The impact your working life has on your body

By Natasha Price, physiotherapist and managing director of Central Health Physiotherapy at The Wellington Hospital, part of HCA Healthcare UK.

The majority of the population in the UK in work have an office-based job. The stress, long hours, commute and sedentary lifestyle, can cause a considerable impact on the health and overall wellbeing of workers.

As a physiotherapist at The Wellington Hospital’s Platinum Medical Centre, I see many office workers who are struggling with aches, pains and overall discomfort caused by their lifestyle. I have provided an overview of the things that can be causing your body harm, and what you can do to alleviate the problems.

Sitting at your desk all day

Research shows that sitting at your desk for long periods of time increases your risk of muscular skeletal disorders. It is proven that being sedentary daily causes your metabolism to slow, which affects the body’s ability to regulate blood sugar, blood pressure and break down body fat – this causes a huge amount of stress on the body and can make you feel lethargic.

I advise patients who have a desk-based job to break up long periods of sitting with shorter bouts of activity for a few minutes. This could be walking to get a glass of water, going to speak to a colleague, or even making a cup of tea.

Stress and lack of sleep

Contrary to common belief, it isn’t your posture at your desk that is causing your back pain or your muscles to ache, it is more likely to be the stress of the job and sleep deprivation.

Stress and sleep deprivation have an inflammatory role that can cause muscles to become extremely tight even to the point of pain. High stress and anxiety can cause muscles to become so tight they experience chronic pain, stiffness, soreness and immobility. Additionally, tense muscles are more susceptible to being strained and damaged.

If you work in a stressful environment, you need to ensure you are taking regular light to moderate exercise to help loosen tight muscles and stretch and take regular breaks from sitting at your desk.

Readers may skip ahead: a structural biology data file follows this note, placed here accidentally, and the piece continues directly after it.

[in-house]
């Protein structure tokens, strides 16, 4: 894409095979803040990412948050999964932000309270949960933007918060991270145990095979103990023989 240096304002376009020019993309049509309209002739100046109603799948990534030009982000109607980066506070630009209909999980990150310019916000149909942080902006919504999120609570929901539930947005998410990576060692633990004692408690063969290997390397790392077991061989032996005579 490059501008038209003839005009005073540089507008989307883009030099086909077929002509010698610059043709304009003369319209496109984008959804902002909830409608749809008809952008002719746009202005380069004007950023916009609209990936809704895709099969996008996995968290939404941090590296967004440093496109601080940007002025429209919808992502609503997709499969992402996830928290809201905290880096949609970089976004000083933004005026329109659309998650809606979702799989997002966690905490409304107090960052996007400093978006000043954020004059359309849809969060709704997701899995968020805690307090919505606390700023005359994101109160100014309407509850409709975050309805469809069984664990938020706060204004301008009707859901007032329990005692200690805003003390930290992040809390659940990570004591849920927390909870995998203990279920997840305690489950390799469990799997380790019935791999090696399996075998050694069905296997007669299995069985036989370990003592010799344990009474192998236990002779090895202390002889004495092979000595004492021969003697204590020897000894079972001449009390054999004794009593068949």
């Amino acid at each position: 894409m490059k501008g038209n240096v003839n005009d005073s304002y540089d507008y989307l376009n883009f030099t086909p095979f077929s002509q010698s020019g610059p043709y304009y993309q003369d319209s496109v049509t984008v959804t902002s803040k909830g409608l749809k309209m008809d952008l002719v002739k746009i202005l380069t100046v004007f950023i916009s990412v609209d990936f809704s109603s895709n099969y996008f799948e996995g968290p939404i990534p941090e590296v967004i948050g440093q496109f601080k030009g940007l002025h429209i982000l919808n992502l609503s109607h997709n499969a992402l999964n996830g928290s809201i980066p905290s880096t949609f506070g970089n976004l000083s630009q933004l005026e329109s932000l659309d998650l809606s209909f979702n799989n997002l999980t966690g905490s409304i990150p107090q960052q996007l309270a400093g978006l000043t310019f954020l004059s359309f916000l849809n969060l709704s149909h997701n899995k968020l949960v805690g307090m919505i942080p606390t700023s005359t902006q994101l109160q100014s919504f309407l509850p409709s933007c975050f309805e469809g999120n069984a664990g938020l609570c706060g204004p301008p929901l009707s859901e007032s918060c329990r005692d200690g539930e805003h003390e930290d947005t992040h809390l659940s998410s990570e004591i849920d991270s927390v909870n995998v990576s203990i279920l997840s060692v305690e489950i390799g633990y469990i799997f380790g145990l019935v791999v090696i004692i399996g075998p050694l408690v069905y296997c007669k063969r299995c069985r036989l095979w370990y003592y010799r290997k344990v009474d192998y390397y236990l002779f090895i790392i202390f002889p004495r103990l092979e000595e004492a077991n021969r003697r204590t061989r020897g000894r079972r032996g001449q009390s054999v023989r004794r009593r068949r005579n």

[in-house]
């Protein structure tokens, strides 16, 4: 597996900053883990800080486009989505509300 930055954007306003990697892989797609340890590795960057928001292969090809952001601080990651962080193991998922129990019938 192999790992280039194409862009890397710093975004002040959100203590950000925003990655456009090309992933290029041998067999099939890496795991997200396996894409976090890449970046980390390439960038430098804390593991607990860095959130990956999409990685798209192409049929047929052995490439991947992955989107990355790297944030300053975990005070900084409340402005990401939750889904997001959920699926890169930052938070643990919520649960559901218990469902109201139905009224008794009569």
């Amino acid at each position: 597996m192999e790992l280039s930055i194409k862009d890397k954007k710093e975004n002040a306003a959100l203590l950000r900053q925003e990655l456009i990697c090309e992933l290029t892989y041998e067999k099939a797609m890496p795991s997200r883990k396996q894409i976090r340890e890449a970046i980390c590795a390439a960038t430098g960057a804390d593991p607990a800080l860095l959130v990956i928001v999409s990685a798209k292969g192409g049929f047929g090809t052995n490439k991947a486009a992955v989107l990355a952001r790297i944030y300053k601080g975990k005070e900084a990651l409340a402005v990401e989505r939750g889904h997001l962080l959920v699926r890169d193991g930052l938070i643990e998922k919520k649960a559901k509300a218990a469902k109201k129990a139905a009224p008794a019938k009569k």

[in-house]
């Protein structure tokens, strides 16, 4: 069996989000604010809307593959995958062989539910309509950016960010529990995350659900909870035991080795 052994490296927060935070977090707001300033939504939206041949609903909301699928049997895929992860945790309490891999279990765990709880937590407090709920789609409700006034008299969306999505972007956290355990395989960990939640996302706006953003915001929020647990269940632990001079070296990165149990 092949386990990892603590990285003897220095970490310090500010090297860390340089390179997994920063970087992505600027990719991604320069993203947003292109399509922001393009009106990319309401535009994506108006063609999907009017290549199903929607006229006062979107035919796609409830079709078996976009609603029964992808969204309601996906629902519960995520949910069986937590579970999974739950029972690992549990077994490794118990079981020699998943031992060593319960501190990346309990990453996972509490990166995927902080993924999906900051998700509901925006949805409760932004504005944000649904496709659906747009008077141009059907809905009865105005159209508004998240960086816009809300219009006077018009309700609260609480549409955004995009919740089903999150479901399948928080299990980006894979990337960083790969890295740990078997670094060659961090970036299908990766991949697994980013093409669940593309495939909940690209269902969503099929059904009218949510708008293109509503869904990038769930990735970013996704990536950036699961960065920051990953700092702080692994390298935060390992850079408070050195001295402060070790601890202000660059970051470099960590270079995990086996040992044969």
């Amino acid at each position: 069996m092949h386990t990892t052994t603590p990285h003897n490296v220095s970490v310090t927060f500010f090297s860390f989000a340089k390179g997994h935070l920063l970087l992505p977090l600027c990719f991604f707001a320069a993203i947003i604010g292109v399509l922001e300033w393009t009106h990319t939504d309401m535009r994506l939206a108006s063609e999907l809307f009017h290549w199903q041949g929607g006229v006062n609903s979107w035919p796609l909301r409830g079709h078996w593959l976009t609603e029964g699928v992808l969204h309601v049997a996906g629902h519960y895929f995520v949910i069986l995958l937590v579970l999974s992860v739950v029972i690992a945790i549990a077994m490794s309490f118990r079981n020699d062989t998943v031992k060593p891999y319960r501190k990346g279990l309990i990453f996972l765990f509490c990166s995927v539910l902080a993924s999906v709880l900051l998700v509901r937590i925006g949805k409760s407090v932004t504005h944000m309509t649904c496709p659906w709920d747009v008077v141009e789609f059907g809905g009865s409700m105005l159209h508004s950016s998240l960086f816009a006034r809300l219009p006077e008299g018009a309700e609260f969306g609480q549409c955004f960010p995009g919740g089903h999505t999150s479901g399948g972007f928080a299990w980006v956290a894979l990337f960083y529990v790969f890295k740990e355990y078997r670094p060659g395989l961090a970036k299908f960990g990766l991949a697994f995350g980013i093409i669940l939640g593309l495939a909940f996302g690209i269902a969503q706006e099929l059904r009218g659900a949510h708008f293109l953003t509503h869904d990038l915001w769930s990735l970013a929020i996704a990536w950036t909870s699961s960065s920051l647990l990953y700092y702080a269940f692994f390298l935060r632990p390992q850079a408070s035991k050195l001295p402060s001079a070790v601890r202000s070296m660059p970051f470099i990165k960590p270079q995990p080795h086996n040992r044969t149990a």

If you already suffer from a sore back, speak to your HR team and ask for an ergonomic assessment to help you feel more comfortable.

Typing too much or straining to use a desk mouse

Frantic typing for long periods of time and keeping your mouse in a locked position could be causing conditions such as repetitive strain injury or carpal tunnel syndrome.

Repetitive stain injury is caused when tendons are straining more than they should for long periods of time either due to movement repetition, a sustained awkward position, or prolonged pressing against hard surfaces. This commonly occurs in the wrists due to overuse of a desk mouse.

Carpal tunnel syndrome is caused when there is excessive pressure on the median nerve, which allows feeling and movement in parts of the hand. It is common for people to get this if they regularly type on a keyboard for long periods of time. Symptoms of carpal tunnel syndrome include pain, numbness, tingling or weakness.

Tips to help protect you against these conditions include:
  • keeping your wrists straight
  • letting your hands float above the keyboard
  • not straining your fingers when typing.

Carrying heavy bags

Carrying heavy bags on one shoulder on your commute can cause and reinforce muscle imbalances in the shoulders and spine. This causes neck and back pain, shoulder strain and fatigue because you are over compensating for the heavy weight. Imbalances can also affect the gait and the way your body moves.

Some of my patients who regularly carry heavy bags on one shoulder also have an increased forward head posture and rounded shoulders.

If you have lots of heavy items to carry to and from work I recommend using backpacks which evenly distribute the weight on each side.


To book an outpatient physiotherapy appointment at The Wellington Hospital call 020 7404 6343

Request an orthopaedic appointment

We're happy to help you make an appointment with an experienced orthopaedic or sports medicine consultant. We can also arrange imaging and outpatient physiotherapy appointments.

Call us today

020 7079 4344
back to top